The mysteries of the Rosary are based on significant incidents and moments in the life of Our Lord and His Mother that are celebrated in the Liturgy. There is a parallel between the main feasts honouring our Lord and his Mother in the liturgical year and the twenty mysteries of the Rosary. Because of this parallel, someone who recites the twenty mysteries of the Rosary in one day reflects on the whole liturgical cycle commemorated by the Church during the course of one year. Some of the Popes have therefore referred to the Rosary as a compendium of the Gospel.
1) The Annunciation
"In the sixth month the angel Gabriel was sent from God to a city of Galilee named Nazareth, to a virgin betrothed to a man whose name was Joseph, of the house of David; and the virgin's name was Mary" (Lk 1:26-27).
"The Annunciation to Mary inaugurates the 'fullness of time' (Gal 4:4), the time of the fulfilment of God's promises and preparations" (CCC, 484).
2) The Visitation
"In those days Mary arose and went with haste into the hill country, to a city of Judah, and she entered the house of Zechariah and greeted Elizabeth. And when Elizabeth heard the greeting of Mary, the babe leaped in her womb; and Elizabeth was filled with the Holy Spirit and she exclaimed with a loud cry, 'Blessed are you among women, and blessed is the fruit of your womb!"' (Lk 1:39-42).
"Mary's visitation to Elizabeth thus became a visit from God to his people" (CCC, 717).
3) The Birth of Our Lord
"In those days a decree went out from Caesar Augustus that all the world should be enrolled. This was the first enrolment, when Quirinius was governor of Syria. And all went to be enrolled, each to his own city.
And Joseph also went up from Galilee, from the city of Nazareth, to Judea, to the city of David, which is called Bethlehem, because he was of the house and lineage of David, to be enrolled with Mary, his betrothed, who was with child. And while they were there, the time came for her to be delivered. And she gave birth to her first-born son and wrapped him in swaddling cloths, and laid him in a manger, because there was no place for them in the inn" (Lk 2:1-7).
"Jesus was born in a humble stable, into a poor family. Simple shepherds were the first witnesses to this event. In this poverty heaven's glory was made manifest" (CCC, 525).
4) The Presentation in the Temple
"And at the end of eight days, when he was circumcised, he was called Jesus, the name given by the angel before he was conceived in the womb. And when the time came for their purification according to the law of Moses, they brought him up to Jerusalem to present him to the Lord (as it is written in the law of the Lord, 'Every male that opens the womb shall be called holy to the Lord') and to offer a sacrifice according to what is said in the law of the Lord, 'a pair of turtledoves, or two young pigeons"' (Lk 2:21-24).
"Jesus' circumcision, on the eighth day after his birth, is the sign of his incorporation into Abraham's descendants, into the people of the covenant. It is the sign of his submission to the Law" (CCC, 527).
5) The finding of Jesus in the temple
"Now his parents went to Jerusalem every year at the feast of the Passover. And when he was twelve years old, they went up according to custom; and when the feast was ended, as they were returning, the boy Jesus stayed behind in Jerusalem. His parents did not know it ...
After three days they found him in the temple, sitting among the teachers, listening to them and asking them questions; and all who heard him were amazed at his understanding and his answers" (Lk 2:41-47).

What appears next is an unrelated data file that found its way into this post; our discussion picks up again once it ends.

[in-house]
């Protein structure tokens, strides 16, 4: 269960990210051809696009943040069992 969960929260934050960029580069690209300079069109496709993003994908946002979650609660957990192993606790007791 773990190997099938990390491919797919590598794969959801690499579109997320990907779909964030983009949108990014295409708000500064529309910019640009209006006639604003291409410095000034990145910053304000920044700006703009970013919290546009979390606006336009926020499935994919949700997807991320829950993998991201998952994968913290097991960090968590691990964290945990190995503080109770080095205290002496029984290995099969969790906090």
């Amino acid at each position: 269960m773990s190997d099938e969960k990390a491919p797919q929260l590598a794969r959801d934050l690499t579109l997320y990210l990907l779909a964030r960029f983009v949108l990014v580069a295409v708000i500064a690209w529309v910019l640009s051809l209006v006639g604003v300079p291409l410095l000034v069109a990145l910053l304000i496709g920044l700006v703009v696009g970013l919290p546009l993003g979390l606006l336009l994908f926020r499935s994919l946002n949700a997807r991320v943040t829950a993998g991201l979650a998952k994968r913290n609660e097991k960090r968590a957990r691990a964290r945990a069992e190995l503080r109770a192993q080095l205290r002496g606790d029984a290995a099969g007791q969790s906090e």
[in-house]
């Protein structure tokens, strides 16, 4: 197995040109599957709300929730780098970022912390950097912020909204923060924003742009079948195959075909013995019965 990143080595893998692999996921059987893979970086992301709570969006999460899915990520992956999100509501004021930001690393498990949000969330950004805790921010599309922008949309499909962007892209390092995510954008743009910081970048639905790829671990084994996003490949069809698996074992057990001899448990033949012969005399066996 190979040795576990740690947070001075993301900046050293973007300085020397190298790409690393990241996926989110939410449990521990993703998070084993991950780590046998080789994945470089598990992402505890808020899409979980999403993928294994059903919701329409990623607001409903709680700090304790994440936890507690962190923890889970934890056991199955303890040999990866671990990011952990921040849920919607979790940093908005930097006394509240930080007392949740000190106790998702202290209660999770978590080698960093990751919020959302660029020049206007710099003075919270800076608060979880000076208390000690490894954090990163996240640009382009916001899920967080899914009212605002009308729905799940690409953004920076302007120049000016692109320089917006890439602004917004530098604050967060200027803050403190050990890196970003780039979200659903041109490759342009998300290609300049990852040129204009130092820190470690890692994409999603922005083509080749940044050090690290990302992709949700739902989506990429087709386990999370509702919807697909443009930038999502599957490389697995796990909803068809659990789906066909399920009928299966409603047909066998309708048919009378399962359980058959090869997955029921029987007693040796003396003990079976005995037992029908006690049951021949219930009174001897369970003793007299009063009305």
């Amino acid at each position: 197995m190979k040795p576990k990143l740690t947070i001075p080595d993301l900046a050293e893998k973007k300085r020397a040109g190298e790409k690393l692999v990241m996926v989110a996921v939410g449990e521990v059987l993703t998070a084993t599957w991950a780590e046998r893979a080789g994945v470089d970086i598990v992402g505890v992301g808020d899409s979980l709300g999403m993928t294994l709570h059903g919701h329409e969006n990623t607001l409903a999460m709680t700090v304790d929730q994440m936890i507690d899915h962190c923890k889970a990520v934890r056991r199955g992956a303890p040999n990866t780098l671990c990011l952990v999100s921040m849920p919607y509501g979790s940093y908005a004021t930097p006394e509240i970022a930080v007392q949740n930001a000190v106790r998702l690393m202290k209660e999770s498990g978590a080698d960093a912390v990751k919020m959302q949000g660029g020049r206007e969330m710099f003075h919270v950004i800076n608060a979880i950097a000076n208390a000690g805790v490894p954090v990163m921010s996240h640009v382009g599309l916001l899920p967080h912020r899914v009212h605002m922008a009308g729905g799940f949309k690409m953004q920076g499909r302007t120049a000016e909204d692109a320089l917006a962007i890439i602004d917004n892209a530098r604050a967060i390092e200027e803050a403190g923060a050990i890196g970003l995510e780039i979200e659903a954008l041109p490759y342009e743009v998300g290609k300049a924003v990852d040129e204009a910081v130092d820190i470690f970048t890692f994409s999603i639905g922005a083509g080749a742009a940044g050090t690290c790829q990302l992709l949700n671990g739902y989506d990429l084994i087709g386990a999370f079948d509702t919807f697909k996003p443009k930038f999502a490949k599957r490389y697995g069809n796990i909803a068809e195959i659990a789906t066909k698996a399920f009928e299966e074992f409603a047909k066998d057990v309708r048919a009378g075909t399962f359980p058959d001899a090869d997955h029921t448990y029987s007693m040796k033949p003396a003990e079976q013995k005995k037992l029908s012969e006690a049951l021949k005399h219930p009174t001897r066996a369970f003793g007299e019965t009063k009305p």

"The finding of Jesus in the temple is the only event that breaks the silence of the Gospels about the hidden years of Jesus. Here Jesus lets us catch a glimpse of the mystery of his total consecration to a mission that flows from his divine sonship: 'Did you not know that I must be about my Father`s work?' (Lk 2:49)" (CCC, 534).
Mysteries of Light
1) The Baptism in the Jordan
"And when Jesus was baptized, he went up immediately from the water, and behold, the heavens were opened and he saw the Spirit of God descending like a dove, and alighting on him; and lo, a voice from heaven, saying, 'This is my beloved Son, with whom I am well-pleased"' (Mt 3:16-17).
"Jesus' public life begins with his baptism by John in the Jordan. John preaches 'a baptism of repentance for the forgiveness of sins' (Lk 3:3)" (CCC, 535).
2) The wedding feast of Cana
"On the third day there was a marriage at Cana in Galilee, and the mother of Jesus was there; Jesus also was invited to the marriage, with his disciples. When the wine failed, the mother of Jesus said to him, 'They have no wine.' And Jesus said to her, 'O woman, what have you to do with me? My hour has not yet come.' His mother said to the servants, 'Do whatever he tells you"' (Jn 2:1-5).
"On the threshold of his public life Jesus performs his first sign at his mother's request - during a wedding feast: The Church attaches great importance to Jesus' presence at the wedding at Cana. She sees in it the confirmation of the goodness of marriage and the proclamation that thenceforth marriage will be an efficacious sign of Christ's presence" (CCC, 1613).
3) The proclamation of the kingdom of God
"The time is fulfilled, and the kingdom of God is at hand; repent, and believe in the gospel" (Mk 1:15).
"Everyone is called to enter the Kingdom. First announced to the children of Israel, this messianic kingdom is intended to accept men of all nations" (CCC, 543).
4) The Transfiguration
"And after six days Jesus took with him Peter and James and John his brother, and led them up a high mountain apart. And he was transfigured before them, and his face shone like the sun, and his garments became white as light" (Mt 17:1-2).
"For a moment Jesus discloses his divine glory, confirming Peter's confession. He also reveals that he will have to go by the way of the cross at Jerusalem in order to 'enter into his glory' (Lk 24:26)" (CCC, 555).
5) The institution of the Eucharist
"Now as they were eating, Jesus took bread, and blessed, and broke it, and gave it to the disciples and said, 'Take, eat; this is my body"' (Mt 26:26).